“There was a lot to enjoy in this broad cosplay of British media, for all its flaws”


Scoop, Netflix

“For all the sensation their interview would cause, this re-enactment grips consistently as a revolving study in personalities. It’s no laughing matter, obviously, but aspects of the whole saga are still inescapably absurd, and maximally milked in a borderline-The-Thick-of-It fashion without going overboard. The director, Philip Martin, plays everything right to the cusp – where you clamp hand to mouth, aghast at remembering that this trainwreck actually happened, and irresistibly compelled to relive it.”
Tim Robey, The Telegraph

“There was a lot to enjoy in this broad cosplay of British media, for all its flaws. Certainly, nobody disgraced themselves. By the end, though, both it and its characters seemed to be judging success on the basis of approval; on mass Twitter feedback and global press attention. Is that enough? Does it even warrant a drama in the first place?”
Hugo Rifkind, The Times

“I would rather hear the real Maitlis spit the words ‘he was a sex offender’ when Andrew tries to pass off Epstein as simply ‘unbecoming’, and I would rather hear the real Andrew dig himself into holes about Pizza Express, shooting parties and an alleged inability to sweat. It is to Scoop’s credit that despite these issues, it is still, in parts, gripping. There is a certain thrill in being party to Palace press politics, in seeing BBC staff at each other’s throats, and in watching people make fateful decisions of which we already know the consequences.”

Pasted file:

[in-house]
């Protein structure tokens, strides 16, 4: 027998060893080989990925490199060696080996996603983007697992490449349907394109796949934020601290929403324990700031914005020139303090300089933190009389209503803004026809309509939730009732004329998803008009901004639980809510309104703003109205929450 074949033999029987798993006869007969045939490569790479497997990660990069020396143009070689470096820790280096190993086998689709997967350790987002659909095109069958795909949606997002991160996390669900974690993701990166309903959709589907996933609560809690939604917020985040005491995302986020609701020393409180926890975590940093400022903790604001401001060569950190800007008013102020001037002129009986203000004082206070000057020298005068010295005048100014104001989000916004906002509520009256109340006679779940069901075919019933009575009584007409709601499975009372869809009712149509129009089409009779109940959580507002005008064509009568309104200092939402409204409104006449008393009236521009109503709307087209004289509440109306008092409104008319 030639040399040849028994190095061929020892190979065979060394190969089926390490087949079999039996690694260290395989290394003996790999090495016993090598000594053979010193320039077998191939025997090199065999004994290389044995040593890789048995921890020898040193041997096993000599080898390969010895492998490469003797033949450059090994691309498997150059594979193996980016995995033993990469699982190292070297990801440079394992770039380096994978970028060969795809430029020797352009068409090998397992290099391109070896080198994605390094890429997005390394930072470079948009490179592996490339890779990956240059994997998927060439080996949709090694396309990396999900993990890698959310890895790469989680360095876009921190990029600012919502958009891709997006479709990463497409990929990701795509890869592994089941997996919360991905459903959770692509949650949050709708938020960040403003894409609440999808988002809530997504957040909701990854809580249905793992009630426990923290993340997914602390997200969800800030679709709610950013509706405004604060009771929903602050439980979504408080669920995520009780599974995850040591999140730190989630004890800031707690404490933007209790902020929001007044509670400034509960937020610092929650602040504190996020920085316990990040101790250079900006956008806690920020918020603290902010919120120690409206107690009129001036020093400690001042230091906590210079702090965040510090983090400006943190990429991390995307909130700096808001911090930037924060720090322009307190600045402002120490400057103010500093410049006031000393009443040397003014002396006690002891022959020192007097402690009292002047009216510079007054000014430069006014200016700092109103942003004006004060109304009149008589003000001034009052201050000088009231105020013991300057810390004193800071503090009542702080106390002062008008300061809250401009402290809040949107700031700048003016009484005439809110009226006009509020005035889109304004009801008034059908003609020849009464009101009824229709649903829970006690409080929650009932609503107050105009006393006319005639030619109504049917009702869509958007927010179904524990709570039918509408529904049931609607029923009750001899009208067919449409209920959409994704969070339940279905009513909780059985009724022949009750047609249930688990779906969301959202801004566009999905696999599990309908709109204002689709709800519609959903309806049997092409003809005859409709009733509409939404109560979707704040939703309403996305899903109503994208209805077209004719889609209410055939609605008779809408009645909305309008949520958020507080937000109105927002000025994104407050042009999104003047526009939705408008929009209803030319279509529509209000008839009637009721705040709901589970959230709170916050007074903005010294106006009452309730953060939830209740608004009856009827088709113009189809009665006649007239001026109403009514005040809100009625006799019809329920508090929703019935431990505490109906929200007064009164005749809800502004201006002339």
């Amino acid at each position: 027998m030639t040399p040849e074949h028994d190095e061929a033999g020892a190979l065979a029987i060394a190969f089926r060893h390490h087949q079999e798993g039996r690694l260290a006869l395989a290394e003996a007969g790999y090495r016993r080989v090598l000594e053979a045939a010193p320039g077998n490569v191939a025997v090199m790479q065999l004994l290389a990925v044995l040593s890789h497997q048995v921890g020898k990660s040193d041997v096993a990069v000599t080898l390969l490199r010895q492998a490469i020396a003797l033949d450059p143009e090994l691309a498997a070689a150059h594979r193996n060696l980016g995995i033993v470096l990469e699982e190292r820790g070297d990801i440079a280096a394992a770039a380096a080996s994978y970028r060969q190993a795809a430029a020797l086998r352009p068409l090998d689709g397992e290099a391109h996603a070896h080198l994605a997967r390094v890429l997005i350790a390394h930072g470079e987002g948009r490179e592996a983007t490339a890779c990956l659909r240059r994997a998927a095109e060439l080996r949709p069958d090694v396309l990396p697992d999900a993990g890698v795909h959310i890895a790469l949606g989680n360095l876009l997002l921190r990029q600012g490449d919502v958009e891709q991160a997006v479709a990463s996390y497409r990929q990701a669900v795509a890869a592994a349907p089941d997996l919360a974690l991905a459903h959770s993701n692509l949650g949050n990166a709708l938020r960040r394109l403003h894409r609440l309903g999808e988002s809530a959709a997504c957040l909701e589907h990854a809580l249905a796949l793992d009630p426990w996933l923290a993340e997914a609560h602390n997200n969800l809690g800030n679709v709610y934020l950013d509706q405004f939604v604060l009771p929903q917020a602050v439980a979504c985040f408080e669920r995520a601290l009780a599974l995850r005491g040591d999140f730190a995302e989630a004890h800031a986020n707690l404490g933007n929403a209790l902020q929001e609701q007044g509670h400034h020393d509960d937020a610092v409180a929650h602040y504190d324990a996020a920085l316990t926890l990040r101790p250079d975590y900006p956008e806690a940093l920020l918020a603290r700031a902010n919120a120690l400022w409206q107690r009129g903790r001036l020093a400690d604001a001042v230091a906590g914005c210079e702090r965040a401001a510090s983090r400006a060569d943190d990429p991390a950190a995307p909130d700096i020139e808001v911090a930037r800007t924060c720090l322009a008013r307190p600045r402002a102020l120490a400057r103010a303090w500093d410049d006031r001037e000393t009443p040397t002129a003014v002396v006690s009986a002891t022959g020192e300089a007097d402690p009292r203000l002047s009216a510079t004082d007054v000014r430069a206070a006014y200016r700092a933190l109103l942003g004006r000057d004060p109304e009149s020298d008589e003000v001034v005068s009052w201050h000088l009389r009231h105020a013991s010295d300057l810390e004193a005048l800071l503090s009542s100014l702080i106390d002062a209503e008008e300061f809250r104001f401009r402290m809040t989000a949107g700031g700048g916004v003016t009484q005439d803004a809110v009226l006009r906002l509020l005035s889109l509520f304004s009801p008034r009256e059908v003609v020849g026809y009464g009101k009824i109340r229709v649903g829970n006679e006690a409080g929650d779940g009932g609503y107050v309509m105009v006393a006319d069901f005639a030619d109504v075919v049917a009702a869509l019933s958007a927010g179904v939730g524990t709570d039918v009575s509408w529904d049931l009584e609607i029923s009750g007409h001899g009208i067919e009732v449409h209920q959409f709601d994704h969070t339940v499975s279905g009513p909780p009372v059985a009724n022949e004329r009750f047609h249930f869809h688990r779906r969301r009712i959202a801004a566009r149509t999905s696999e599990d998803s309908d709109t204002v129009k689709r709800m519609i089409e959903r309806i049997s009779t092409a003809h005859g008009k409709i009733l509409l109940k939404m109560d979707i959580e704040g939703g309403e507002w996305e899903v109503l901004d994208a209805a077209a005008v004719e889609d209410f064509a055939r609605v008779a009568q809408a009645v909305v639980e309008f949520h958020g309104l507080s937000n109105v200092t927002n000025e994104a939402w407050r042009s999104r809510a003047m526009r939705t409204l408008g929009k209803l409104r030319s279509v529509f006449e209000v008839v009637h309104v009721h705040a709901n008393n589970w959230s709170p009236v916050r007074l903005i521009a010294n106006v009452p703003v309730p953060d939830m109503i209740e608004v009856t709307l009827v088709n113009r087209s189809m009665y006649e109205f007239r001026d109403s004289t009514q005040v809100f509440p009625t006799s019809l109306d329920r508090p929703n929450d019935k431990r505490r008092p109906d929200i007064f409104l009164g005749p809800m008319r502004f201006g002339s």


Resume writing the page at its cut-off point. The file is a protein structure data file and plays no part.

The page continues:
Emily Bootle, The i

“Scoop positions the interview as one of the most crucial journalistic works of recent history. But this is a film that is uncomfortably smug about a hollow victory. It fails to make the argument for why any of this mattered beyond making good TV.”
Clarisse Loughrey, The Independent

“The drama is smothered by its own overwhelming sense of importance.”
Peter Bradshaw, The Guardian

“The problem with trying to tell the life story of Robin Williams in ten photos is that the vehicle is too slight for the subject. Just as a previous episode devoted to Carrie Fisher showed, characters as huge and sparkling as these expose the limitations of the format. While the concept is perfectly sound, I didn’t feel from the ten images chosen that we had got a fully rounded sense of the man, this complicated, driven, dynamic one-off comic genius whose life ended by suicide in 2014.”
Carol Midgley, The Times

“This affectionate and sometimes sentimental biography showed us Williams in all his glorious nascent talent. We saw him in his element, entertaining troops in Afghanistan, but also in the depths of despair.”
Christopher Stevens, Daily Mail